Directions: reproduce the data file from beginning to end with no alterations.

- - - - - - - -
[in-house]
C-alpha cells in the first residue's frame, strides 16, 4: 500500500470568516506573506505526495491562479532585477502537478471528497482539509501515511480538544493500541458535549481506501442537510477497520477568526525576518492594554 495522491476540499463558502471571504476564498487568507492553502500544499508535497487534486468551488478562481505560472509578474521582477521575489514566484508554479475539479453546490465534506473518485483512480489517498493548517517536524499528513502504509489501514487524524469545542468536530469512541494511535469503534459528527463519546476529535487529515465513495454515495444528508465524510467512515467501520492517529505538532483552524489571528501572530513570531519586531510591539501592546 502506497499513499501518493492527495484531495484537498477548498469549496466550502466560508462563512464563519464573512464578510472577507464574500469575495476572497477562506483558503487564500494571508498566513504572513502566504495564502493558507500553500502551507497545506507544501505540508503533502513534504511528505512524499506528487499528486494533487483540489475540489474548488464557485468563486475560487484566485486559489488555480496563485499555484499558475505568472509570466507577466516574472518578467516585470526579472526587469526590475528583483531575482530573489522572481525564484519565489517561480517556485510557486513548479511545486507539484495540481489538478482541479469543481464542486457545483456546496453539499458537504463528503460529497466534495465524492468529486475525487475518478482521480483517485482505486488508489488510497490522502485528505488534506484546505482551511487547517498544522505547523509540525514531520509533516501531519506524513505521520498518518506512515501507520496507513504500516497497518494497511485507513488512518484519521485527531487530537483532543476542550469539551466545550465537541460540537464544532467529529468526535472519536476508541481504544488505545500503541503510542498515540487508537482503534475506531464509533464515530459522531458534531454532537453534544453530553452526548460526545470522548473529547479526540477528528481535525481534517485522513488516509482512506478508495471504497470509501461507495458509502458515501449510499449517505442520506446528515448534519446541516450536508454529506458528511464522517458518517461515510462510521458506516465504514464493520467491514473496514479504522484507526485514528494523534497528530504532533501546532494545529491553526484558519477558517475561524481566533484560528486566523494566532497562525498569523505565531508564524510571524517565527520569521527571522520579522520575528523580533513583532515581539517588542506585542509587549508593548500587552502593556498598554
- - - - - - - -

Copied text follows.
[in-house]
C-alpha cells in the first residue's frame, strides 16, 4: 500500500470568516506573506505526495491562479532585477502537478471528497482539509501515511480538544493500541458535549481506501442537510477497520477568526525576518492594554 495522491476540499463558502471571504476564498487568507492553502500544499508535497487534486468551488478562481505560472509578474521582477521575489514566484508554479475539479453546490465534506473518485483512480489517498493548517517536524499528513502504509489501514487524524469545542468536530469512541494511535469503534459528527463519546476529535487529515465513495454515495444528508465524510467512515467501520492517529505538532483552524489571528501572530513570531519586531510591539501592546 502506497499513499501518493492527495484531495484537498477548498469549496466550502466560508462563512464563519464573512464578510472577507464574500469575495476572497477562506483558503487564500494571508498566513504572513502566504495564502493558507500553500502551507497545506507544501505540508503533502513534504511528505512524499506528487499528486494533487483540489475540489474548488464557485468563486475560487484566485486559489488555480496563485499555484499558475505568472509570466507577466516574472518578467516585470526579472526587469526590475528583483531575482530573489522572481525564484519565489517561480517556485510557486513548479511545486507539484495540481489538478482541479469543481464542486457545483456546496453539499458537504463528503460529497466534495465524492468529486475525487475518478482521480483517485482505486488508489488510497490522502485528505488534506484546505482551511487547517498544522505547523509540525514531520509533516501531519506524513505521520498518518506512515501507520496507513504500516497497518494497511485507513488512518484519521485527531487530537483532543476542550469539551466545550465537541460540537464544532467529529468526535472519536476508541481504544488505545500503541503510542498515540487508537482503534475506531464509533464515530459522531458534531454532537453534544453530553452526548460526545470522548473529547479526540477528528481535525481534517485522513488516509482512506478508495471504497470509501461507495458509502458515501449510499449517505442520506446528515448534519446541516450536508454529506458528511464522517458518517461515510462510521458506516465504514464493520467491514473496514479504522484507526485514528494523534497528530504532533501546532494545529491553526484558519477558517475561524481566533484560528486566523494566532497562525498569523505565531508564524510571524517565527520569521527571522520579522520575528523580533513583532515581539517588542506585542509587549508593548500587552502593556498598554